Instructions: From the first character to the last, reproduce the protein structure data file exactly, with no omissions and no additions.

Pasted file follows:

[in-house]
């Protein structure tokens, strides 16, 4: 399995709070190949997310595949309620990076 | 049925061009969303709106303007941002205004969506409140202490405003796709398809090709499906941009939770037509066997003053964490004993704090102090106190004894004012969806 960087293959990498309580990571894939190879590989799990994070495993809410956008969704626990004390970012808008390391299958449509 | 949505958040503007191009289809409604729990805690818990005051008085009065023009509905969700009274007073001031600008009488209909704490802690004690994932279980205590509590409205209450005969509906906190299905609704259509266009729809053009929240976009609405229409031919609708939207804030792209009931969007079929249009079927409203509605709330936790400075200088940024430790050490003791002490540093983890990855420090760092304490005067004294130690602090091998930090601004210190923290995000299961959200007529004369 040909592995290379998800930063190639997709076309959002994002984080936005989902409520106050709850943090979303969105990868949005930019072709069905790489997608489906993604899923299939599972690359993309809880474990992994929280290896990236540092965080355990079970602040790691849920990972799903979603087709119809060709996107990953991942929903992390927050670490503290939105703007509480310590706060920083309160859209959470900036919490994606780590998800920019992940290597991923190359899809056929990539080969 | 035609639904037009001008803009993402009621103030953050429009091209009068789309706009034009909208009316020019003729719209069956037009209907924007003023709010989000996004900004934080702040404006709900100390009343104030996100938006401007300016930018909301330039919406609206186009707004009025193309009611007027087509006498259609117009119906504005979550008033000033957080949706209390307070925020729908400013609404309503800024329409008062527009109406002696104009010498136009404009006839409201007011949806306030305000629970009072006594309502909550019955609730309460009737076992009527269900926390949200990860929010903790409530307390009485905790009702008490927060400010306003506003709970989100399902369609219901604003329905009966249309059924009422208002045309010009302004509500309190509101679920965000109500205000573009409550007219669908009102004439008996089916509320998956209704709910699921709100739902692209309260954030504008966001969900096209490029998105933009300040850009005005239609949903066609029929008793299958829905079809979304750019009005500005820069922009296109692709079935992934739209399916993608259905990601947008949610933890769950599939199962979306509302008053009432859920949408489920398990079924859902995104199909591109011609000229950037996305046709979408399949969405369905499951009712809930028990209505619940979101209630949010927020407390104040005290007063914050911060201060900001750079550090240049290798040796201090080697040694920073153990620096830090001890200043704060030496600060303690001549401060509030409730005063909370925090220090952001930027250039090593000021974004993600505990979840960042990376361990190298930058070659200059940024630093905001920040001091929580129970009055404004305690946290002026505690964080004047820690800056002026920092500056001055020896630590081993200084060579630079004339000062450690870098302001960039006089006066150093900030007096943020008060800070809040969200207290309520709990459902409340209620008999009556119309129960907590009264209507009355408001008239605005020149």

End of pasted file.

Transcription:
[in-house]
């Protein structure tokens, strides 16, 4: 399995709070190949997310595949309620990076 | 049925061009969303709106303007941002205004969506409140202490405003796709398809090709499906941009939770037509066997003053964490004993704090102090106190004894004012969806 960087293959990498309580990571894939190879590989799990994070495993809410956008969704626990004390970012808008390391299958449509 | 949505958040503007191009289809409604729990805690818990005051008085009065023009509905969700009274007073001031600008009488209909704490802690004690994932279980205590509590409205209450005969509906906190299905609704259509266009729809053009929240976009609405229409031919609708939207804030792209009931969007079929249009079927409203509605709330936790400075200088940024430790050490003791002490540093983890990855420090760092304490005067004294130690602090091998930090601004210190923290995000299961959200007529004369 040909592995290379998800930063190639997709076309959002994002984080936005989902409520106050709850943090979303969105990868949005930019072709069905790489997608489906993604899923299939599972690359993309809880474990992994929280290896990236540092965080355990079970602040790691849920990972799903979603087709119809060709996107990953991942929903992390927050670490503290939105703007509480310590706060920083309160859209959470900036919490994606780590998800920019992940290597991923190359899809056929990539080969 | 035609639904037009001008803009993402009621103030953050429009091209009068789309706009034009909208009316020019003729719209069956037009209907924007003023709010989000996004900004934080702040404006709900100390009343104030996100938006401007300016930018909301330039919406609206186009707004009025193309009611007027087509006498259609117009119906504005979550008033000033957080949706209390307070925020729908400013609404309503800024329409008062527009109406002696104009010498136009404009006839409201007011949806306030305000629970009072006594309502909550019955609730309460009737076992009527269900926390949200990860929010903790409530307390009485905790009702008490927060400010306003506003709970989100399902369609219901604003329905009966249309059924009422208002045309010009302004509500309190509101679920965000109500205000573009409550007219669908009102004439008996089916509320998956209704709910699921709100739902692209309260954030504008966001969900096209490029998105933009300040850009005005239609949903066609029929008793299958829905079809979304750019009005500005820069922009296109692709079935992934739209399916993608259905990601947008949610933890769950599939199962979306509302008053009432859920949408489920398990079924859902995104199909591109011609000229950037996305046709979408399949969405369905499951009712809930028990209505619940979101209630949010927020407390104040005290007063914050911060201060900001750079550090240049290798040796201090080697040694920073153990620096830090001890200043704060030496600060303690001549401060509030409730005063909370925090220090952001930027250039090593000021974004993600505990979840960042990376361990190298930058070659200059940024630093905001920040001091929580129970009055404004305690946290002026505690964080004047820690800056002026920092500056001055020896630590081993200084060579630079004339000062450690870098302001960039006089006066150093900030007096943020008060800070809040969200207290309520709990459902409340209620008999009556119309129960907590009264209507009355408001008239605005020149």